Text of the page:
The Middle East Studies program is pleased to announce the 2017 MA capstone presentations. This year's capstone presentations are open to the public and will be held on Friday, April 28 and Monday, May 1. MES MA students are especially encouraged to attend to support their classmates and brainstorm topics for their own capstone projects.

Ilana Feldman Recognized with GW Distinguished Scholar Award

IMES would like to congratulate Dr. Ilana Feldman, Professor of Anthropology, History and International Affairs, on her receipt of the 2017 Office of the Vice President for Research (OVPR) Distinguished Scholar Award. 

IMES Book Clubs + Arabic Lecture Series

Mitchell Ford, IMES's Senior Arabic Advisor, will host a second series of our Arabic Book Club this upcoming spring semester. Participants will have the opportunity to build their speaking and reading skills by meeting to discuss either Rijal fi al Shams by Ghassan Kanafani or an abridged copy of Sayyidi wa Habibi by Hoda Barakat. In addition to the regular book club meetings, we will host an Arabic-language instructional lecture series.

Recent Publications

Marc Lynch: What kind of deal is Trump making with Saudi Arabia?

Last week Professor Marc Lynch authored an article on President Trump's visit to Saudi Arabia, analyzing the ramifications of the deal he made with the Saudis and the shifting focus of U.S. policy in the region.  

Geneive Abdo: The Fabric of Arab Society is in Tatters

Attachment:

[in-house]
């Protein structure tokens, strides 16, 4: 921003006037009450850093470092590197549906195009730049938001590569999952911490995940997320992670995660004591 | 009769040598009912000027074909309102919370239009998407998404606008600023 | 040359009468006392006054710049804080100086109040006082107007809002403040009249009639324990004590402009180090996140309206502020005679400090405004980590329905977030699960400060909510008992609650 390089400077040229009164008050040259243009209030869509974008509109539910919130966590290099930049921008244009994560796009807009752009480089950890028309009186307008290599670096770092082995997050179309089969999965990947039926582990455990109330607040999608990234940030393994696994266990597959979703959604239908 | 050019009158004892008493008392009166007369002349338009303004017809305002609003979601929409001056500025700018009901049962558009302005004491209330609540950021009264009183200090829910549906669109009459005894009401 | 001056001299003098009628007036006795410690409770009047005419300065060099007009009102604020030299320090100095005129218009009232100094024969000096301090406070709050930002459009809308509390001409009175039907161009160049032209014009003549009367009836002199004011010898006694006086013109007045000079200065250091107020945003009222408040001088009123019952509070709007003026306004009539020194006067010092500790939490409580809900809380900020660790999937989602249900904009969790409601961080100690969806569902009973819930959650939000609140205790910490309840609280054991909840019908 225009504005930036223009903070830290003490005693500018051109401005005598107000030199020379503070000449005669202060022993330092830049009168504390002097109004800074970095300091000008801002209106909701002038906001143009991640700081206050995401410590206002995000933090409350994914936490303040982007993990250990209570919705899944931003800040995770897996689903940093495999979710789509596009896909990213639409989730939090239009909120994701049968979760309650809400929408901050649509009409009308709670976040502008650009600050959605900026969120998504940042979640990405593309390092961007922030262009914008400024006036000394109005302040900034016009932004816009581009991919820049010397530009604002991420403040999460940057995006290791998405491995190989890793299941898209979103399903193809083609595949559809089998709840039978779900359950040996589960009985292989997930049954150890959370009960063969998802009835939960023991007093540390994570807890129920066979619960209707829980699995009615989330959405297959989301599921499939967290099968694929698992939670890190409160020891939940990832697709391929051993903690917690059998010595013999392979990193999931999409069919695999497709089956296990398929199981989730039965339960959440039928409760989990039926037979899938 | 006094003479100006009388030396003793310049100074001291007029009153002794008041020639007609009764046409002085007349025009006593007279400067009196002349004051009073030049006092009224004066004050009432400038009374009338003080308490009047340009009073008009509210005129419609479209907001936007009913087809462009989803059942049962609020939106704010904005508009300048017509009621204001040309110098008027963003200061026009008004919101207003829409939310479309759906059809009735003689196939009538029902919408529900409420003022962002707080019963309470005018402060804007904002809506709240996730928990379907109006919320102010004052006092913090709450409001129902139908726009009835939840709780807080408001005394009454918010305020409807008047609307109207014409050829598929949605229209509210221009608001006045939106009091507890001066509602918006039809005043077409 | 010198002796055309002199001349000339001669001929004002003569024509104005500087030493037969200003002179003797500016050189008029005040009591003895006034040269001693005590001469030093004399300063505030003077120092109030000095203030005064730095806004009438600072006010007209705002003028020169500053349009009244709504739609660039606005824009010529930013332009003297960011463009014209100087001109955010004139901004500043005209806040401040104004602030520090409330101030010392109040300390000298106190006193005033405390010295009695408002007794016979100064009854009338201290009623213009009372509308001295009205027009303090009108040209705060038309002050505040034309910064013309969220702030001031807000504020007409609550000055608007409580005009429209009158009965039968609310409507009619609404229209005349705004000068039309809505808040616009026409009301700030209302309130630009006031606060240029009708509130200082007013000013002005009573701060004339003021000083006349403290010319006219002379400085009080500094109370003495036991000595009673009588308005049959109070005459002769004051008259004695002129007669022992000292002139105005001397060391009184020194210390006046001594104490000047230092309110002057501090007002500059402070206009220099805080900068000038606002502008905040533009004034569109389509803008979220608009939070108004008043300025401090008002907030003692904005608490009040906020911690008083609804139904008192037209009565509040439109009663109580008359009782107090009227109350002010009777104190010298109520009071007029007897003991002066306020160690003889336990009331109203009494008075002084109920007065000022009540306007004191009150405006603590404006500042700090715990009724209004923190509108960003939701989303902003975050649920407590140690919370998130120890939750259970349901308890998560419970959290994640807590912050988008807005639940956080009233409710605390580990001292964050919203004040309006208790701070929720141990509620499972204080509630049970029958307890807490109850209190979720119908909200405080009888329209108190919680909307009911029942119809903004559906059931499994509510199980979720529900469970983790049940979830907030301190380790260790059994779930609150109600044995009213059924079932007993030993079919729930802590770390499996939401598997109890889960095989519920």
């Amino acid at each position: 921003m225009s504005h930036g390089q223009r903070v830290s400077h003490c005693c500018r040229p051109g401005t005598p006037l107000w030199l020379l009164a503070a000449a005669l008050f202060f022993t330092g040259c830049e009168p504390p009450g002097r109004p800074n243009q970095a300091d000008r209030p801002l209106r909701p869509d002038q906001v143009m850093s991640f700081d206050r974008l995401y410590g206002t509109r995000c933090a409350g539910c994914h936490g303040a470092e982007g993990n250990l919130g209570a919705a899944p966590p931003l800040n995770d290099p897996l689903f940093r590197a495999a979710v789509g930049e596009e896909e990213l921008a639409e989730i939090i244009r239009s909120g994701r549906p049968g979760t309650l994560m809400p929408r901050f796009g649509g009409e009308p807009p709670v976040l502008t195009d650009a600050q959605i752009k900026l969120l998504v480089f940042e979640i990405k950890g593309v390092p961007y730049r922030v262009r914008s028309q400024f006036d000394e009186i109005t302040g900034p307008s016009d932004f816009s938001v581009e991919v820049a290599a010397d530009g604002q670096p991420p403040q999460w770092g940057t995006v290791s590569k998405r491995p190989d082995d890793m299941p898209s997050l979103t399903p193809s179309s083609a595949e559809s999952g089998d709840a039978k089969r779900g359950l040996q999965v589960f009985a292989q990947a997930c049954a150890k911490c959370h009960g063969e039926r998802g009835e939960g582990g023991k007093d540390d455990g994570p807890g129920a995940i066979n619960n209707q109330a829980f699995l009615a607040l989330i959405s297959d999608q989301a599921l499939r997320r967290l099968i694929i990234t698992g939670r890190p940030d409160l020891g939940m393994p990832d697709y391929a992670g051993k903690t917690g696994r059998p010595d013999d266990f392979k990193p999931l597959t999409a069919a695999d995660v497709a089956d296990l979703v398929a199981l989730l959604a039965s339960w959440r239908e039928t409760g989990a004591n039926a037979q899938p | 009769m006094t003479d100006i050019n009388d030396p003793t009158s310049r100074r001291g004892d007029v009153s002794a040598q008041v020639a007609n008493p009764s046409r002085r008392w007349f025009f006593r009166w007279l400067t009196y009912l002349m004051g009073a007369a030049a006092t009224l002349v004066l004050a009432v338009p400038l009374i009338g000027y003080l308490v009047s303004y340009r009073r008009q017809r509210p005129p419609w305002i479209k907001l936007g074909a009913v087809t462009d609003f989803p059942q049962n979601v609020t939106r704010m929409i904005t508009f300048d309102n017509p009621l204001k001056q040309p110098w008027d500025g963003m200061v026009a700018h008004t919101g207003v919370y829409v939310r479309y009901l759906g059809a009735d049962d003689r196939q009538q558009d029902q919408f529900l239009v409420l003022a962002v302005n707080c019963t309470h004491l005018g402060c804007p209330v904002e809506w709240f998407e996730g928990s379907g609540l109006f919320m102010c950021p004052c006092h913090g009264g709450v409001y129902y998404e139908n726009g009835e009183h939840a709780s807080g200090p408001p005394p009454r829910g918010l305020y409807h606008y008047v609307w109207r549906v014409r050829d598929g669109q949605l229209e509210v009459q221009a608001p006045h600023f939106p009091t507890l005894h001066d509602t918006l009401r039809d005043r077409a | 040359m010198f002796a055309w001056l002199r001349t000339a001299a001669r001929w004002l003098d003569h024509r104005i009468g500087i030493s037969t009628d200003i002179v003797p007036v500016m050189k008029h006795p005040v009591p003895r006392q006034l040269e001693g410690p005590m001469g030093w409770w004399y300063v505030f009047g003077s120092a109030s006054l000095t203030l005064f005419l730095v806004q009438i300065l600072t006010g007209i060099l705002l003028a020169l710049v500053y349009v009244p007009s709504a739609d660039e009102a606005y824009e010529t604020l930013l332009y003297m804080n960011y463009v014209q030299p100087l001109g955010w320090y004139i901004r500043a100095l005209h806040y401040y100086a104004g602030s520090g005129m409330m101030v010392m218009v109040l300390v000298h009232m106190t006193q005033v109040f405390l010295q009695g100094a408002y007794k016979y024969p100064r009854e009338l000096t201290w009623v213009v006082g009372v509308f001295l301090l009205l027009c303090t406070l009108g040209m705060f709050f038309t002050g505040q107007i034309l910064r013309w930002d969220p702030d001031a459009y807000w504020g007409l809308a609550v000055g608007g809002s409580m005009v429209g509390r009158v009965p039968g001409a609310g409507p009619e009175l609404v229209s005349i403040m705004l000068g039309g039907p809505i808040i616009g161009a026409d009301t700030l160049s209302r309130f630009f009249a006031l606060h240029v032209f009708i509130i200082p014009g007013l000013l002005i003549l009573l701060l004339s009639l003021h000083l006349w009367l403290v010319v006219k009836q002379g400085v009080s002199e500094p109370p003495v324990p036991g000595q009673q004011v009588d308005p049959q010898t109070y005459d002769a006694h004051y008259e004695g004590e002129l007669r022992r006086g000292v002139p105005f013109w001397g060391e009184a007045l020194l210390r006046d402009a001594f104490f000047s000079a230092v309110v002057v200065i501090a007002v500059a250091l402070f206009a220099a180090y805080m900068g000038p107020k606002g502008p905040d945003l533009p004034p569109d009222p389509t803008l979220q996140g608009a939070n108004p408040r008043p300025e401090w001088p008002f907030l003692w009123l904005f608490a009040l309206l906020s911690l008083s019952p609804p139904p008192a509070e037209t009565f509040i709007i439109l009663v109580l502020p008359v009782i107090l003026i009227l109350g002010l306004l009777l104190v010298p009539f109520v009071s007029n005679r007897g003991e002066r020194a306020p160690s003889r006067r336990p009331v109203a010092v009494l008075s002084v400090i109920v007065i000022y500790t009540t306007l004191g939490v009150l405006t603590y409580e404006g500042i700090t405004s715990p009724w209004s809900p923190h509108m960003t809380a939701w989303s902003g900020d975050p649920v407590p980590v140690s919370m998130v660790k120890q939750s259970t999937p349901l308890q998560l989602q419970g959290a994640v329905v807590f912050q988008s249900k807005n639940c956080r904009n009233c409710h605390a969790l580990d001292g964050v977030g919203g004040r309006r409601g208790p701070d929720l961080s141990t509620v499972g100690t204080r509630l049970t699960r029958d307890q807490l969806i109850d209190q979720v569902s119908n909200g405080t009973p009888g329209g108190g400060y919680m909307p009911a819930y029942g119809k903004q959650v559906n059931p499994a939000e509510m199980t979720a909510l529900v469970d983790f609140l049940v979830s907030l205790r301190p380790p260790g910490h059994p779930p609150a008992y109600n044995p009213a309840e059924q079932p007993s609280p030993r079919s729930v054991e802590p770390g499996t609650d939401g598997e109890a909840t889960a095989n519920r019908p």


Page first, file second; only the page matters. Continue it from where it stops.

Geneive Abdo, a Non-resident Senior Fellow at the Atlantic Council who teaches graduate-level coursework through IMES, wrote a feature for The National Interest titled "The Fabric of Arab Society is in Tatters." In the article, she makes the case that, in the years following the Arab uprisings, governments across the Middle East have taken steps to undermine civil society and discriminate against religious minorities.

Marc Lynch: All Quiet in the Eastern Palaces

In a recent article for Carnegie Endowment for International Peace's Diwan blog, POMEPS Director Marc Lynch describes the divergent reactions of regimes in the Middle East and the Arab public following the January 27 executive order on immigration. Despite considerable opprobrium in the Arab public spheres, many leaders remained silent toward the policies, mirroring pre-2011 efforts to highlight the regimes' roles as security partners of the US.

Marc Lynch: In Uncharted Waters - Islamist Parties beyond Egypt's Muslim Brotherhood

POMEPS Director Marc Lynch's paper for the Carnegie Endowment For International Peace analyzes how Islamist parties in the Arab world have responded to the current political climate they are facing in their respective countries. Dr. Lynch writes that these movements have generally adapted to their local contexts, and therefore should be understood as rational actors that can change their strategies to respond to political realities. In the current context of increasing restrictions on Islamist movements in the region and the emergence of ISIS, state responses to Islamist political aspirations may help determine the future trajectory of these constituencies.